Saturday, March 20, 2010

art as protest

over the last while i have been thinking of [my] art as a form of protest. this was triggered in part by a month-long binge of art:21 episodes, particularly season four's episode on protest with nancy spero, an-my le, alfredo jaar and jenny holzer. each had things to say that caught my ear:

part one (art:21)

  • nancy spero made no bones about the fact that "i'm interested in messages", and that her work was about addressing"the way i think it [events, relationships, politics, etc.] should be".
  • an-my le, on the other hand, affirmed that "the work seems ambiguous because it's meant to be". that said, the work raises questions, and those questions require taking a position in order to discuss them. interesting to place ambiguity in this grouping. it begs the question: what do we protest [against/ for]? and why?
  • jenny holzer also made some statements that resonated with me, especially regarding her process and art's utility. she stated that she wants the viewer/ reader to concentrate on the content, and not the author. the work must be"of utility" to as many people as possible. the process is very collaborative, with high input from a variety of people and texts. and her desire was "to offer [her] texts in ways that are lovely and exacting" (sigh. what a beautiful turn of phrase!).
the real eye/ear-opener for me, however,was alfredo jaar. i had always known him as a politically engaged artist, though i often found his work somewhat dry and theoretical. however, this episode brought out a depth and passion that was quite instructive. some of the things he said that caught my ear were:

  • "i strongly believe in the power of a single idea. the most difficult thing is to arrive at the essence of what you want to say. and when you reach that essential idea, it's extraordinary."
  • "there is this huge gap between reality and its possible representations. and that gap is impossible to close. so as artists we have to try different strategies of representation" (i.e. let nothing be arbitrary)
  • the exhibition is "a model of thinking"
  • "the power of art to create connections, build bridges...fascinates me"

part two (i protest)

now let me be clear as to what i mean by protest. it derives from the latin protestari - to "declare publicly, testify, protest" (pro- "forth, before" + testari- "testify"; in turn derived from from testis"witness" (from which we also get testament). first appeared in english c.1340, and meant "a solemn declaration". its meaning as a "statement of disapproval" was first recorded in 1751; that of "expressing of dissent from, or rejection of, prevailing mores" is from 1953 (in ref. to U.S. black civil rights movement). protest as a verb is attested from 1440, "to declare or state formally or solemnly" (from the old french protester). the first record of protest march is from 1959. a protestor, or "demonstrator, public opponent of the established order" is from 1960. interestingly, earlier usage of the word also includes the concept of affirming or approving - one could protest for, as well as protest against.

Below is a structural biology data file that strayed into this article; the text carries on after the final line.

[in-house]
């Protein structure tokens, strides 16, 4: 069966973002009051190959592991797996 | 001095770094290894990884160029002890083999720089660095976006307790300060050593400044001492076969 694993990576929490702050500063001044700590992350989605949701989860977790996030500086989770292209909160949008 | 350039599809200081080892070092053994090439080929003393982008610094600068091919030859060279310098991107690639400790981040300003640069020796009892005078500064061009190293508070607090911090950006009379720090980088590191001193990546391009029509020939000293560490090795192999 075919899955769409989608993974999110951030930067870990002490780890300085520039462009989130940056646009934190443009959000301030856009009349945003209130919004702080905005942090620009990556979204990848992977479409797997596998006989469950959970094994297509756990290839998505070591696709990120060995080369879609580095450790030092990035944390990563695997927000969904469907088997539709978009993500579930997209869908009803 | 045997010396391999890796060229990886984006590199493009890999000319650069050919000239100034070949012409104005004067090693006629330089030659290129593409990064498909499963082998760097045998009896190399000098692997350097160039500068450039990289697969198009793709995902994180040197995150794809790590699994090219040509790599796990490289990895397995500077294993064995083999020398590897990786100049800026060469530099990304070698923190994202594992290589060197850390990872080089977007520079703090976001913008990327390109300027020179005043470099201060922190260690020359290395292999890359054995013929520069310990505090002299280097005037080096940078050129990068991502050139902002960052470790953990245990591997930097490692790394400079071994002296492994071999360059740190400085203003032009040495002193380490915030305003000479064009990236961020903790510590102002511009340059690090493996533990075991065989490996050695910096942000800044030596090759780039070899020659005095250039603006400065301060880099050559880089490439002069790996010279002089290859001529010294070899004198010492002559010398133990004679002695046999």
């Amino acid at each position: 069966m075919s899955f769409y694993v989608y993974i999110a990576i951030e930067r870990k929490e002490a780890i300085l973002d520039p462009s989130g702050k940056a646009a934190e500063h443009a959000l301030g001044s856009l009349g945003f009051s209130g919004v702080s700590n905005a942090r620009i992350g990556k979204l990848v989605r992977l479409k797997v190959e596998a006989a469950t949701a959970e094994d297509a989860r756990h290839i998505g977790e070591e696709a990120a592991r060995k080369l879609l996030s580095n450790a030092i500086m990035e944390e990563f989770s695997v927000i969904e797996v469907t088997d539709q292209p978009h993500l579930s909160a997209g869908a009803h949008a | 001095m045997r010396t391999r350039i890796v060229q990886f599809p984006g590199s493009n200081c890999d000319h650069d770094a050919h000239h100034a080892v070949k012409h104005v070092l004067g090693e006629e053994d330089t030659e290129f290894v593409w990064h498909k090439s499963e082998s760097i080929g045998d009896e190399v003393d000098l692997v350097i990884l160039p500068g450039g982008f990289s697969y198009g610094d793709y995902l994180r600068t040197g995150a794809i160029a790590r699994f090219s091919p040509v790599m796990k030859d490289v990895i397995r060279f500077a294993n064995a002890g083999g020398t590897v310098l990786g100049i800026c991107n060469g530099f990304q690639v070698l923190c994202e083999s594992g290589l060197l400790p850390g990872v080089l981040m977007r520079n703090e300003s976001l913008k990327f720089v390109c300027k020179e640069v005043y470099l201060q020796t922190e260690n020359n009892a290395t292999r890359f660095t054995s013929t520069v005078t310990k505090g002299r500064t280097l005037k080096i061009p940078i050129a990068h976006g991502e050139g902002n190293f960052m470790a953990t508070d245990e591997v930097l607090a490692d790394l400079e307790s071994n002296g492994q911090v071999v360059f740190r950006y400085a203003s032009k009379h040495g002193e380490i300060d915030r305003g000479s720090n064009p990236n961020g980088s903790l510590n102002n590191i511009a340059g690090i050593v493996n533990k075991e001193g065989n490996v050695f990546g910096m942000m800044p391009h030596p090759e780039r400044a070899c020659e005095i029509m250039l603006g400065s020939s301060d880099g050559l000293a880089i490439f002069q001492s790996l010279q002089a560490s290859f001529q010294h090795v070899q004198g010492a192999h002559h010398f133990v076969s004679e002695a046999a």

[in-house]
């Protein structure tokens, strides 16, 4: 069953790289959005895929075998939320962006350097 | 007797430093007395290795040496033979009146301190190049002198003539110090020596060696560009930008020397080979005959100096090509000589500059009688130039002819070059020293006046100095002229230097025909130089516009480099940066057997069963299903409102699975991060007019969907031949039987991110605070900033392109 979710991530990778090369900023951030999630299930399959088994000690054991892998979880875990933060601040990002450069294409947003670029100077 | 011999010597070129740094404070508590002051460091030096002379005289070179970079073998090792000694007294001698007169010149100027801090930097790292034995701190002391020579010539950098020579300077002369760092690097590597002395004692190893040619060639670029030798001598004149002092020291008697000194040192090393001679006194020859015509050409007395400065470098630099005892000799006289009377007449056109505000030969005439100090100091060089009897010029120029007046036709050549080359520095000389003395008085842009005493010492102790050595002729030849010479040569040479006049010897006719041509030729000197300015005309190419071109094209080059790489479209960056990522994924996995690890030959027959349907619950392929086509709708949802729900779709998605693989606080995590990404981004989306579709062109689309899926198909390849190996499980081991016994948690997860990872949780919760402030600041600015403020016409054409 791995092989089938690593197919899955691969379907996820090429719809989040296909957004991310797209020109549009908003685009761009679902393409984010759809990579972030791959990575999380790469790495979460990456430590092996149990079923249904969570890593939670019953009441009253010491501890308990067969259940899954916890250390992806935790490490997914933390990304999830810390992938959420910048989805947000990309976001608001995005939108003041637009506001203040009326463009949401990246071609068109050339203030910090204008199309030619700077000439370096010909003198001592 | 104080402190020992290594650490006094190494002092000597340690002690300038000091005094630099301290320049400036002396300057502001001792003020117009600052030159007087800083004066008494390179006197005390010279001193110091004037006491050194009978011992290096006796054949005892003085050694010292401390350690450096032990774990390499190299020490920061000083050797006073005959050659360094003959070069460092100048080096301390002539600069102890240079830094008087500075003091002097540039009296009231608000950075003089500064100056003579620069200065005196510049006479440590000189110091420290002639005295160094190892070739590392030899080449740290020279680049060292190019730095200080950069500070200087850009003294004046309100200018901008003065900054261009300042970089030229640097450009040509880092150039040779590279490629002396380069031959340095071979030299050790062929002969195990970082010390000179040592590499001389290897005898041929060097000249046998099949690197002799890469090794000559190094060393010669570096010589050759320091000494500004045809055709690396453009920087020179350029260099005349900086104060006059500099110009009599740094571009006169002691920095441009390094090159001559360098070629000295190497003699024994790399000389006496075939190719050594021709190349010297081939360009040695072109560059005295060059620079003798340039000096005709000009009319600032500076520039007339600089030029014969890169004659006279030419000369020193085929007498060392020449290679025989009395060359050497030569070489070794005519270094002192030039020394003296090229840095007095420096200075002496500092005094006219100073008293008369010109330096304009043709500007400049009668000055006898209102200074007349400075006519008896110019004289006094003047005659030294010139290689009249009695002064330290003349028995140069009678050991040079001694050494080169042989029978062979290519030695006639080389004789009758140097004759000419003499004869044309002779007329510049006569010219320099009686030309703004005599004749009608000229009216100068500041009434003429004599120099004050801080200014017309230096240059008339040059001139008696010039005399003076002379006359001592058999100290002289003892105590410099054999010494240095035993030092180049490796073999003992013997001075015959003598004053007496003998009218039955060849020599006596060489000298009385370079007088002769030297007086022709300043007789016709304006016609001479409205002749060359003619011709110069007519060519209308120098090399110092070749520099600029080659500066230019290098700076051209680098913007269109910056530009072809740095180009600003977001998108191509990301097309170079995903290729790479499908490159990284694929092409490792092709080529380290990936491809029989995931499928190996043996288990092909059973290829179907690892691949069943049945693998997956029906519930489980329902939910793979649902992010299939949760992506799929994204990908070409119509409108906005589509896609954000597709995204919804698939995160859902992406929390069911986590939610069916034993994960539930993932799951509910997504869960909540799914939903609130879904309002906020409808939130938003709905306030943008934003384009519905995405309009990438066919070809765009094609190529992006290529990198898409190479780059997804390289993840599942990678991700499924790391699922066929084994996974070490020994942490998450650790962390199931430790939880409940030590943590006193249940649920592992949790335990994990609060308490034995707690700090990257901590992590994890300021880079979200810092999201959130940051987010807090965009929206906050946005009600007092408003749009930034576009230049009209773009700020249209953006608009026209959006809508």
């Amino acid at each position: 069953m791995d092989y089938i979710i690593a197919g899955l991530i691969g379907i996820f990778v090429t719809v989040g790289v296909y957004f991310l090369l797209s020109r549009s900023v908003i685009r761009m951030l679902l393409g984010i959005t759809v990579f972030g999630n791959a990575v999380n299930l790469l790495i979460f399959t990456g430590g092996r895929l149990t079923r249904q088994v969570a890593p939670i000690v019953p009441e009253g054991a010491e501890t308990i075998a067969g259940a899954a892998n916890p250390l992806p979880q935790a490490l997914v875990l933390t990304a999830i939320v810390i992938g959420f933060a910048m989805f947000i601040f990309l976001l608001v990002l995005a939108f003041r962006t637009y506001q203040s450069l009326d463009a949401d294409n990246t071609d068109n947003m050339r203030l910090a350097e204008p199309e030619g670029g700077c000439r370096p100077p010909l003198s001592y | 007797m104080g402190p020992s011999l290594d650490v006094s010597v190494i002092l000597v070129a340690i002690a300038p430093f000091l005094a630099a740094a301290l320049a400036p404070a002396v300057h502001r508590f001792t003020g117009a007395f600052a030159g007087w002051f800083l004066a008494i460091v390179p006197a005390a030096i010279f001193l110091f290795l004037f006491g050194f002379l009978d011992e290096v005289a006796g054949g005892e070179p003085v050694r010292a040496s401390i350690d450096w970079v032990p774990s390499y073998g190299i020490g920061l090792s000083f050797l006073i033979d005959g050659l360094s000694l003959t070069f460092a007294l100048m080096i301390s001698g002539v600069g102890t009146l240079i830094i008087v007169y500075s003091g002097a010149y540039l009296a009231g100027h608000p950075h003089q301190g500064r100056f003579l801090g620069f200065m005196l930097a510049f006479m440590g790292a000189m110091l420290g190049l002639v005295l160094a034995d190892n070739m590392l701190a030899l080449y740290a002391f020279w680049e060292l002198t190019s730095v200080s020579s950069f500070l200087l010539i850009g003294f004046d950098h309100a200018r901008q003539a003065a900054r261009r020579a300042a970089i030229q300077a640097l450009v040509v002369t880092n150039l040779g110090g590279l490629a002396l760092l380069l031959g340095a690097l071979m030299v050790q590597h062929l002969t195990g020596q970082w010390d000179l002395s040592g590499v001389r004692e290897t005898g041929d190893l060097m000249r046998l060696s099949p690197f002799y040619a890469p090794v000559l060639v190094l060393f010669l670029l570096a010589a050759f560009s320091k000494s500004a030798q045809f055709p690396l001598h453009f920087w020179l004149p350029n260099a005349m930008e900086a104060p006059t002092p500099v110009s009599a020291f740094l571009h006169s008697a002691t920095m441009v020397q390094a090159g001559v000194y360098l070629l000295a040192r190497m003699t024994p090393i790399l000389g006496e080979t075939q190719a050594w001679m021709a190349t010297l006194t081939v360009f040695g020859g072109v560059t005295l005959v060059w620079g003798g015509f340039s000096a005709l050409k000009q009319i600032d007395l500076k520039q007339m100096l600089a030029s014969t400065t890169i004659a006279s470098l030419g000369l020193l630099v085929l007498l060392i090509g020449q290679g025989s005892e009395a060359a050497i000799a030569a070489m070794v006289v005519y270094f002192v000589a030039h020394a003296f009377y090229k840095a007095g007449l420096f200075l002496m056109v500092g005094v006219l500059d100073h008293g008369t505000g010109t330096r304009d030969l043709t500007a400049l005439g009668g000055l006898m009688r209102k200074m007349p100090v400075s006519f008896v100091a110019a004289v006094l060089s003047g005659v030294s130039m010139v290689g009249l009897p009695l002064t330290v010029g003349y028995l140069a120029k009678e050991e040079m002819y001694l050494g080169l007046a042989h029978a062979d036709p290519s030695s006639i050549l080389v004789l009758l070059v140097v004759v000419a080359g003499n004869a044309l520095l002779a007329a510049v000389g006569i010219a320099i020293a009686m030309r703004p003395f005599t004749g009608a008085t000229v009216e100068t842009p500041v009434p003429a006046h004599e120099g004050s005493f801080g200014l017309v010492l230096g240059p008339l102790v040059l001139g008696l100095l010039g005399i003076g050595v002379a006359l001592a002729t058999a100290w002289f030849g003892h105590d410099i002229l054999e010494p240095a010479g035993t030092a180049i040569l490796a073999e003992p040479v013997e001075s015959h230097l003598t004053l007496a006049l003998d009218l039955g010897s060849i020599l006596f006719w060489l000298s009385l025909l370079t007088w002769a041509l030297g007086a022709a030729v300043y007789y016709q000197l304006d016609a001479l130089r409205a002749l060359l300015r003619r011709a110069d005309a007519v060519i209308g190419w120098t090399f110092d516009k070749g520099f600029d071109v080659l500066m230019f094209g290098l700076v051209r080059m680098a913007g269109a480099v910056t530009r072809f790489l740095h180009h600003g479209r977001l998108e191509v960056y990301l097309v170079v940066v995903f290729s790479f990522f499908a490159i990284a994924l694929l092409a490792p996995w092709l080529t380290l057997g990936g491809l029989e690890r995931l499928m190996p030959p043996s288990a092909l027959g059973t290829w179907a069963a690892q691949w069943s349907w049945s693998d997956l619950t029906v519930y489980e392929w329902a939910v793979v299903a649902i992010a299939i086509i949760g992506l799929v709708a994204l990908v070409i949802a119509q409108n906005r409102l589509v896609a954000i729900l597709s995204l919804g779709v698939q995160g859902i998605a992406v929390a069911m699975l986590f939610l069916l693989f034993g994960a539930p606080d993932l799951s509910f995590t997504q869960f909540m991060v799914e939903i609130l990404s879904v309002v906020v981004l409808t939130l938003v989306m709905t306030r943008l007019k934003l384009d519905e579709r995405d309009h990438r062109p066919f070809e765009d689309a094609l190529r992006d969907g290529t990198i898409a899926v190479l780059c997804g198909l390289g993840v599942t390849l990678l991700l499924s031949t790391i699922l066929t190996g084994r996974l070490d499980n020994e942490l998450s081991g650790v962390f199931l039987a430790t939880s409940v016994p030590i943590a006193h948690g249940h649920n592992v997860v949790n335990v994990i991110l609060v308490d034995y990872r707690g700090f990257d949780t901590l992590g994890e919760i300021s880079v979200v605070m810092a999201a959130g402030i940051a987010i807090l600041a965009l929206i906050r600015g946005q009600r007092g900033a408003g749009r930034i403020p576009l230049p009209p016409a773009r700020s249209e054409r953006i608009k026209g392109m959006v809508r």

the main thing here is that the word encompasses the idea of justice. until fairly recently (read: the mid 1800s) art was expected to have some sort of moral conviction - it was expected to take a position and proclaim it, whether for or against something. that inherent sense of moral commentary was lost to much art in the modern era, which is one reason why we now have the somewhat problematic term 'political art'. the artists mentioned above are among those labelled as such (along with artists like leon golub or anyone working the feminist/ queer/ post-colonial identity politics vein). those artists may explore politicized territory but it is not necessarily the same as seeking justice. justice, in turn, must be allied with Truth.

those of you who have followed this blog for a while know that i sometimes refer to walter brueggemann's the prophetic imagination. to nutshell:
the task of prophetic ministry is to nurture, nourish and evoke a consciousness and perception alternative to the of the dominant culture around us. they are to criticize the status quo and energize us to action. simply, it is to identify those things that are not as they should be. (emphasis added)
this is, i think, also what it means to make art as protest. it's not just a railing against, or an affirming of my own position. it is standing up for justice, for Truth, for others. with others. so choose. stop pretending that art is neutral, that it doesn't contain ideas, positions and even - gasp - [intentional] messages. artmaking is a deeply moral enterprise. or at least it could be.